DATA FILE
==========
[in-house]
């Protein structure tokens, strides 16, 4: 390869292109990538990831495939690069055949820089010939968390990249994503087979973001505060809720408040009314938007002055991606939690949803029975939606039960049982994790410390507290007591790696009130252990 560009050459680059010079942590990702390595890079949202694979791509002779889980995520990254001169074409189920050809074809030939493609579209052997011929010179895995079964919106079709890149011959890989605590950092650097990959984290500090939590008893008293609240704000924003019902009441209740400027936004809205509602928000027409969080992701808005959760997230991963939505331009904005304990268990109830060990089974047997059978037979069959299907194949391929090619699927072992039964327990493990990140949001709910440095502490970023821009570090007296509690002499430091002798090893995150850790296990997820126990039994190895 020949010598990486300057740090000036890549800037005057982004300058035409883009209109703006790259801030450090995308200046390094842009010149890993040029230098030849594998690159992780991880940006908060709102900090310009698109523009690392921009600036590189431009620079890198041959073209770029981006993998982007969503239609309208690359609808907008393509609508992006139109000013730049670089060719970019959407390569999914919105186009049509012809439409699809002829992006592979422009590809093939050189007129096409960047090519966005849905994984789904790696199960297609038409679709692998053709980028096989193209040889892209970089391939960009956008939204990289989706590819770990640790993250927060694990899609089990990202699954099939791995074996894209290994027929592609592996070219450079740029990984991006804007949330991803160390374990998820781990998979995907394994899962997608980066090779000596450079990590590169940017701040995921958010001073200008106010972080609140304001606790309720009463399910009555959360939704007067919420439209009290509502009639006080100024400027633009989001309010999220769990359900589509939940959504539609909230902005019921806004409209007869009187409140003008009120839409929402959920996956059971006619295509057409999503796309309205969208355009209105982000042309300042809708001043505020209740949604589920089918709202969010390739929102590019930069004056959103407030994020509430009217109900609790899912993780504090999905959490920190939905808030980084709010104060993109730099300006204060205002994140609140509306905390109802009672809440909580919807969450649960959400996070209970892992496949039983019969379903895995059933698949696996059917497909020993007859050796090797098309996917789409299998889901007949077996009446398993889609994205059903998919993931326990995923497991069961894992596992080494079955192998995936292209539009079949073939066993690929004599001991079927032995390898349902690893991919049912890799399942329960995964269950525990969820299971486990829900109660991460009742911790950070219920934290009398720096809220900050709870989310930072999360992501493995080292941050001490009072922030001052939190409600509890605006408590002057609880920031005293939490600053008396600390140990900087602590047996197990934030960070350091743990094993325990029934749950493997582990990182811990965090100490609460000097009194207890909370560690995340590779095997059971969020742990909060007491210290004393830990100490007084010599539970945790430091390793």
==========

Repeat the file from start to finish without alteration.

[in-house]
């Protein structure tokens, strides 16, 4: 390869292109990538990831495939690069055949820089010939968390990249994503087979973001505060809720408040009314938007002055991606939690949803029975939606039960049982994790410390507290007591790696009130252990 560009050459680059010079942590990702390595890079949202694979791509002779889980995520990254001169074409189920050809074809030939493609579209052997011929010179895995079964919106079709890149011959890989605590950092650097990959984290500090939590008893008293609240704000924003019902009441209740400027936004809205509602928000027409969080992701808005959760997230991963939505331009904005304990268990109830060990089974047997059978037979069959299907194949391929090619699927072992039964327990493990990140949001709910440095502490970023821009570090007296509690002499430091002798090893995150850790296990997820126990039994190895 020949010598990486300057740090000036890549800037005057982004300058035409883009209109703006790259801030450090995308200046390094842009010149890993040029230098030849594998690159992780991880940006908060709102900090310009698109523009690392921009600036590189431009620079890198041959073209770029981006993998982007969503239609309208690359609808907008393509609508992006139109000013730049670089060719970019959407390569999914919105186009049509012809439409699809002829992006592979422009590809093939050189007129096409960047090519966005849905994984789904790696199960297609038409679709692998053709980028096989193209040889892209970089391939960009956008939204990289989706590819770990640790993250927060694990899609089990990202699954099939791995074996894209290994027929592609592996070219450079740029990984991006804007949330991803160390374990998820781990998979995907394994899962997608980066090779000596450079990590590169940017701040995921958010001073200008106010972080609140304001606790309720009463399910009555959360939704007067919420439209009290509502009639006080100024400027633009989001309010999220769990359900589509939940959504539609909230902005019921806004409209007869009187409140003008009120839409929402959920996956059971006619295509057409999503796309309205969208355009209105982000042309300042809708001043505020209740949604589920089918709202969010390739929102590019930069004056959103407030994020509430009217109900609790899912993780504090999905959490920190939905808030980084709010104060993109730099300006204060205002994140609140509306905390109802009672809440909580919807969450649960959400996070209970892992496949039983019969379903895995059933698949696996059917497909020993007859050796090797098309996917789409299998889901007949077996009446398993889609994205059903998919993931326990995923497991069961894992596992080494079955192998995936292209539009079949073939066993690929004599001991079927032995390898349902690893991919049912890799399942329960995964269950525990969820299971486990829900109660991460009742911790950070219920934290009398720096809220900050709870989310930072999360992501493995080292941050001490009072922030001052939190409600509890605006408590002057609880920031005293939490600053008396600390140990900087602590047996197990934030960070350091743990094993325990029934749950493997582990990182811990965090100490609460000097009194207890909370560690995340590779095997059971969020742990909060007491210290004393830990100490007084010599539970945790430091390793």